Excitement is in the air as the NFL football is upon up. The Dallas Cowboys travel to Canton, Ohio to take on the Pittsburgh Steelers in the first official preseason game of the 2021 season. How thrilling is that? It's just preseason, and we aren't likely to see many of our favorite players log much playing time, but after such a long layoff without football, we'll take it.
It's hard not to be intrigued by what the new season brings. Despite only winning six games last year, there's a lot of reasons to be hopeful this season. The team will have several key players returning from injury, most notably quarterback Dak Prescott, who missed 11 games last year with an ankle injury. The team also attempted to revamp their defense as nine of their 11 draft picks this past April were used on defenders across all areas. We certainly don't know how all this is going to play out, but many of us get a sense that things are looking up. I had the great please to sit around the hotel lounge in Oxnard and talk with a couple of my former colleagues from Blogging the Boys, and I offered up this hypothetical - what is the one thing that could derail this otherwise promising season?
Dak Prescott's throwing arm
The Cowboys have been incredibly fortunate to have had a talented quarterback behind center for the last decade and a half. Tony Romo was an undrafted free agent that fell into their lap in 2003, but didn't throw a regular season pass his first three years in the league. It wasn't until the 2006 season that Romo finally was called to action, replacing the struggling veteran Drew Bledsoe.
The team also caught a break with the draft selection of Dak Prescott as it's been heavily documented that the front office was targeting other candidates like Paxton Lynch and Connor Cook. Fortunately for Dallas, Prescott was still available late in the fourth round. The selection of Prescott paid off right away as the team suffered injuries to both Romo and then backup Kellen Moore, thrusting the rookie Prescott into action right away. He took control of the reins and has never let go.
While the Cowboys have gotten lucky with Romo and Dak, they haven't been so fortuitous when it comes to other backups. Dallas has had three seasons since 2010 where they have failed to win more than six games and in each of them their starting quarterback has missed at least 10 games. This team has shown that when their starter goes down hard, they completely collapse.
Prescott entered camp looking good when it comes to his ankle. His movement has been great and there doesn't appear to be any residual effects. Sadly, Prescott is not participating in practices that involve throwing after suffering a strain in his right shoulder. While the team proclaims he is just being held out for precautionary measures, it's hard not to wonder if this could have any lingering effect throughout the season.
Defense is still atrocious
While the Prescott injury last year was a back-breaker, we have to be real about this team as a whole. Even with Dak, the Cowboys started the season with a 2-3 record. The biggest reason for this was because their defense was absolutely miserable. The team allowed a franchise-worst 473 points last year and had eight games where they surrendered at least 30 points. Between a new defensive scheme and inadequate players, this group just wasn't capable of making stops a year ago.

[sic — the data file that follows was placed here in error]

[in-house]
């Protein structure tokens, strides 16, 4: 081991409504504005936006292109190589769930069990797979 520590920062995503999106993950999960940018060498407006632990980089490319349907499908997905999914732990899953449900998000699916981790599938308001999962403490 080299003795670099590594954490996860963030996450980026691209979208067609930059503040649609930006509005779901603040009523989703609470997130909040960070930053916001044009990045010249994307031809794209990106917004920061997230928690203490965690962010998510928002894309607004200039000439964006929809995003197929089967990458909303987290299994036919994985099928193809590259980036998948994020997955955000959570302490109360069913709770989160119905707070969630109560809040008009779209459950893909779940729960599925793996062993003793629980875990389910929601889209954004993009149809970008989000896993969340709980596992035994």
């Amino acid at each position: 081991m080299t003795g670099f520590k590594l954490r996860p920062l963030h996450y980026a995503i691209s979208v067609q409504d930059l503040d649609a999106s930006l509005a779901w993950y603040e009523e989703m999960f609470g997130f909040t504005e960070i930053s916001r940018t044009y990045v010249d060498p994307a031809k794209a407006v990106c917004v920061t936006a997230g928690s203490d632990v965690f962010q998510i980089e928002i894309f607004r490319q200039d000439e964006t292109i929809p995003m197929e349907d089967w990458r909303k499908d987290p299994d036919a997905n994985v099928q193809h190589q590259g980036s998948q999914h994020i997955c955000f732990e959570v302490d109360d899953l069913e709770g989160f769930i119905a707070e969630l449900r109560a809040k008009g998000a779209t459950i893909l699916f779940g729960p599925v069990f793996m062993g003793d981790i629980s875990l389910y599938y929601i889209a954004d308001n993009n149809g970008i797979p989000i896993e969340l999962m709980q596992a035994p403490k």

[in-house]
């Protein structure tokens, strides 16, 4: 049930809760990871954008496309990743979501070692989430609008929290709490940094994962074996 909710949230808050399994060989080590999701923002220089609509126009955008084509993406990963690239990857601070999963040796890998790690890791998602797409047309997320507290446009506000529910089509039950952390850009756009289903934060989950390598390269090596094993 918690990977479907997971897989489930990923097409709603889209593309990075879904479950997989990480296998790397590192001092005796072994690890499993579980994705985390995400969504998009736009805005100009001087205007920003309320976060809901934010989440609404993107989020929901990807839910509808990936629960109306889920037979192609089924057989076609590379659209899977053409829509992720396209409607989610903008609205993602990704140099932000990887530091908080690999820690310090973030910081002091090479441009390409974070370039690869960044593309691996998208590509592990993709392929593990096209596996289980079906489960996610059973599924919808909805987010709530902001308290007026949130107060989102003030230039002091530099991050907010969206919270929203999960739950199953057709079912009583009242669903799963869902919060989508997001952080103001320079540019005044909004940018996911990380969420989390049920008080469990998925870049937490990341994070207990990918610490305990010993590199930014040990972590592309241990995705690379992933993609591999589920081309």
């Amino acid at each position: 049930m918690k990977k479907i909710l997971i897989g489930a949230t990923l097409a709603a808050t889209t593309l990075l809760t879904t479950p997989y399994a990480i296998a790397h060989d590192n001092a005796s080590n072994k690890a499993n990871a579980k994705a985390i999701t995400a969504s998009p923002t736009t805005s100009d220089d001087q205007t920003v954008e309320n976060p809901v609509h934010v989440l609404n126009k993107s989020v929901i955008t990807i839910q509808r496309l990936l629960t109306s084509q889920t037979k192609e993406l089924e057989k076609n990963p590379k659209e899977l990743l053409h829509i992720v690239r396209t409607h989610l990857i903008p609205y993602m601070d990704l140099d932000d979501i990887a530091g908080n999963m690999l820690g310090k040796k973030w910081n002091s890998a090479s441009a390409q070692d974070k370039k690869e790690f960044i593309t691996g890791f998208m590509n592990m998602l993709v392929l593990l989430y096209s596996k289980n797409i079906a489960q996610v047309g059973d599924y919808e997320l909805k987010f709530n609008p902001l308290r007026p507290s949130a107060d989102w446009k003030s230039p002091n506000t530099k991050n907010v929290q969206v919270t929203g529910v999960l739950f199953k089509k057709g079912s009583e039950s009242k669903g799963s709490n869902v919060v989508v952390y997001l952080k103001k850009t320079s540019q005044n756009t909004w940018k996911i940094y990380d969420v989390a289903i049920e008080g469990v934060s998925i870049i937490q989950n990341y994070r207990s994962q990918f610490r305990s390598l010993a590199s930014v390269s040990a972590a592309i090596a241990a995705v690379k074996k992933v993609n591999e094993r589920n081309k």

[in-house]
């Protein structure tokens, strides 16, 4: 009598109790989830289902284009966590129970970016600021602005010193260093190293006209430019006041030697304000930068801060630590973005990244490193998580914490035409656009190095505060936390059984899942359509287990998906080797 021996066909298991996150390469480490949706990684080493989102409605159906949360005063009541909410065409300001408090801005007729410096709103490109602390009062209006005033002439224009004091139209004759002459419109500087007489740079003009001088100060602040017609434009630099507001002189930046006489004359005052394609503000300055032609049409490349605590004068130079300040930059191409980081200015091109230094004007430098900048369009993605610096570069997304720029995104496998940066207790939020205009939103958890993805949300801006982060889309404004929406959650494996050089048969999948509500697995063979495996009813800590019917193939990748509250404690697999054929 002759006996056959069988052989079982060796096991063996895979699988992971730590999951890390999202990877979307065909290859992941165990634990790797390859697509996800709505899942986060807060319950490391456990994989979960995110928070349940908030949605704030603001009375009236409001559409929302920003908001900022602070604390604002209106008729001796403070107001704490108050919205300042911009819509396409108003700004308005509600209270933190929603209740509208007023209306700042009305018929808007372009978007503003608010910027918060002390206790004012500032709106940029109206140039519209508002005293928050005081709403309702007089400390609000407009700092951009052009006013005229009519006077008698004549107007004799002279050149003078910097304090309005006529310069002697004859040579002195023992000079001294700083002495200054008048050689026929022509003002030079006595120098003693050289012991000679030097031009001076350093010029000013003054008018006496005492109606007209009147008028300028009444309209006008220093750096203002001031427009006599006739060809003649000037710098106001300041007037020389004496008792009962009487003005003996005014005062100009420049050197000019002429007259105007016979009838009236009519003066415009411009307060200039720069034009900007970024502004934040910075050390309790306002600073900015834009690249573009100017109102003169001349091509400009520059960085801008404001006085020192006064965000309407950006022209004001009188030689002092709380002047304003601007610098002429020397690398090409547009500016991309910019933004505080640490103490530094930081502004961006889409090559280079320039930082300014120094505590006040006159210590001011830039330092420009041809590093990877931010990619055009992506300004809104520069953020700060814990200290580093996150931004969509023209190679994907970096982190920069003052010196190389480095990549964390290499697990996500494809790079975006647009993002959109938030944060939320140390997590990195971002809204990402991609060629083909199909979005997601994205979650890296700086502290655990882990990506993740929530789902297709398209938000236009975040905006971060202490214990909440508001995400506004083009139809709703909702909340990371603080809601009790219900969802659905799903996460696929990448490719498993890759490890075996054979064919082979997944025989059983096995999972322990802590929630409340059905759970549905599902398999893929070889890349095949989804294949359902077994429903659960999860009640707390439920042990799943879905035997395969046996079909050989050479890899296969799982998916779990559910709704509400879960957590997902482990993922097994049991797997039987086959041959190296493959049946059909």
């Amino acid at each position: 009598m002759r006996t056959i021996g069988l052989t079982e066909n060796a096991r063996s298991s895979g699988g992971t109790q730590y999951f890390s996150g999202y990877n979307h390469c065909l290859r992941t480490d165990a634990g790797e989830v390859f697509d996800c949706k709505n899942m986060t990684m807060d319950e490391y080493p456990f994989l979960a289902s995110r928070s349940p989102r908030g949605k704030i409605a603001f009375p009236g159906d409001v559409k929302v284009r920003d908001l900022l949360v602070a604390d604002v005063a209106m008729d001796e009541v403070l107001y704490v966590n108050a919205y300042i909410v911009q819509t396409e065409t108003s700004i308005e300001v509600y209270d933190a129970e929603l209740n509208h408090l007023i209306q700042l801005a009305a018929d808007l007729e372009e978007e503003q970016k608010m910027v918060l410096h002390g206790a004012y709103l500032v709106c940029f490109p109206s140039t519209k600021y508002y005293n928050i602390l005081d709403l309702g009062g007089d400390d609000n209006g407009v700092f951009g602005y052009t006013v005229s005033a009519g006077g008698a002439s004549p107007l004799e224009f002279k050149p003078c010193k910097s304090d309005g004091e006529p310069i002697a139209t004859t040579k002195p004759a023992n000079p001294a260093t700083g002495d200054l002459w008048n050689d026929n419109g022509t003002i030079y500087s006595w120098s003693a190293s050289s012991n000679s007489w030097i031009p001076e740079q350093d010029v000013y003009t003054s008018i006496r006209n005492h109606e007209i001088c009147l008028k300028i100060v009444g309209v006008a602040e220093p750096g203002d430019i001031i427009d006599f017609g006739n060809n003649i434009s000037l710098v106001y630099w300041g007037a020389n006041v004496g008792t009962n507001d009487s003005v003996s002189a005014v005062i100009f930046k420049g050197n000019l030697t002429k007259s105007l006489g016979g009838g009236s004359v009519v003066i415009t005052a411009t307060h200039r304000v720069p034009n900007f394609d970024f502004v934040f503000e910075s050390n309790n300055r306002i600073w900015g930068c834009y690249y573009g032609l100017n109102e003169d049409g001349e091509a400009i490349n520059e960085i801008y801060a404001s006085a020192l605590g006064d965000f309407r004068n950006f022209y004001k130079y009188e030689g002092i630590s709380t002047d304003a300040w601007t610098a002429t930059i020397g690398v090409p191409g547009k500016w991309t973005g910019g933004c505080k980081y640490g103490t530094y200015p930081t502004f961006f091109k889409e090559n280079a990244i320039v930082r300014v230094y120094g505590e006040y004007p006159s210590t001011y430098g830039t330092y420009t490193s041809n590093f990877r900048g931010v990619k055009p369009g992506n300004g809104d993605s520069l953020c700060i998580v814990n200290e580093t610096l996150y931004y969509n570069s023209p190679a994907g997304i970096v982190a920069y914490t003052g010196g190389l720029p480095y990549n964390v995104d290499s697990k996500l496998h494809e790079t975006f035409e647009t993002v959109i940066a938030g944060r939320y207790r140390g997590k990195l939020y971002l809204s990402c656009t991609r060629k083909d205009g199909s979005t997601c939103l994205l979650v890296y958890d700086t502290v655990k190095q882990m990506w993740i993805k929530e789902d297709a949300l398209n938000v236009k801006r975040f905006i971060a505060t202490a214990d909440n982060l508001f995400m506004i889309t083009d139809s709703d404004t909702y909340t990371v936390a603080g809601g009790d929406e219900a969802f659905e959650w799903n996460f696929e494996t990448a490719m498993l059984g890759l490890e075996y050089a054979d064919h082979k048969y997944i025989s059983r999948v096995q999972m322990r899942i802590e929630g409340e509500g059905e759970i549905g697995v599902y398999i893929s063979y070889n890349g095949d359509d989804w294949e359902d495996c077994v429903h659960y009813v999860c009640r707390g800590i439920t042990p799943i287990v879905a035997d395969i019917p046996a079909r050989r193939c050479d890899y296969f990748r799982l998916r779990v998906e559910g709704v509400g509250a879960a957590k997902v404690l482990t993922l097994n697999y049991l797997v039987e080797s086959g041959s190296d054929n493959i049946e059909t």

The new season brings with it a new defensive coordinator in Dan Quinn. The team has also beefed up their defensive squad by adding several new faces via free agency in the draft. While all of these changes are reasons to be optimistic, none of them offer any guarantees. What happens if the players struggle with Quinn's schemes? Or what if the players themselves just aren't all that good. There are so many areas on this defense that brings questions, would it really be unreasonable to think the defense once again falters?
Mike McCarthy is terrible
It may not feel like it, but the Cowboys only had one losing season under Jason Garrett (in 2015 when Romo went down). And while the team was successful at times, they were never was able to get past the Divisional Round of the players under his control. The Cowboys had three shots in a five-year span (2014, 2016, and 2018), but came up short each time. So while Garrett's Cowboys weren't bad, the ultimately were never good enough.
We are all holding our breath that the change from Garrett to Mike McCarthy will offer better results. Last season certainly wasn't a great way to start, but hopefully that can be attributed to extenuating circumstances that involved a COVID-restricted season and a slew of injuries. But again, we don't know that was in fact the real reason. There were times last year where it seemed like the coaches lost control of the locker room as there was a lot of finger pointing going on. That's something that never happened with Garrett's Cowboys. McCarthy also is building himself up a resume of consecutive losing seasons (he's at three now if you count his last two in Green Bay), and in a "what have you done for me lately" league, that certainly doesn't bode well for him. And pay no attention to the fact that the Packers have flourished since McCarthy's departure with two-straight 13-3 seasons.
In a season that is likely have some challenges, hopefully the veteran coach doesn't buckle under adversity and can provide the team the leadership they need.
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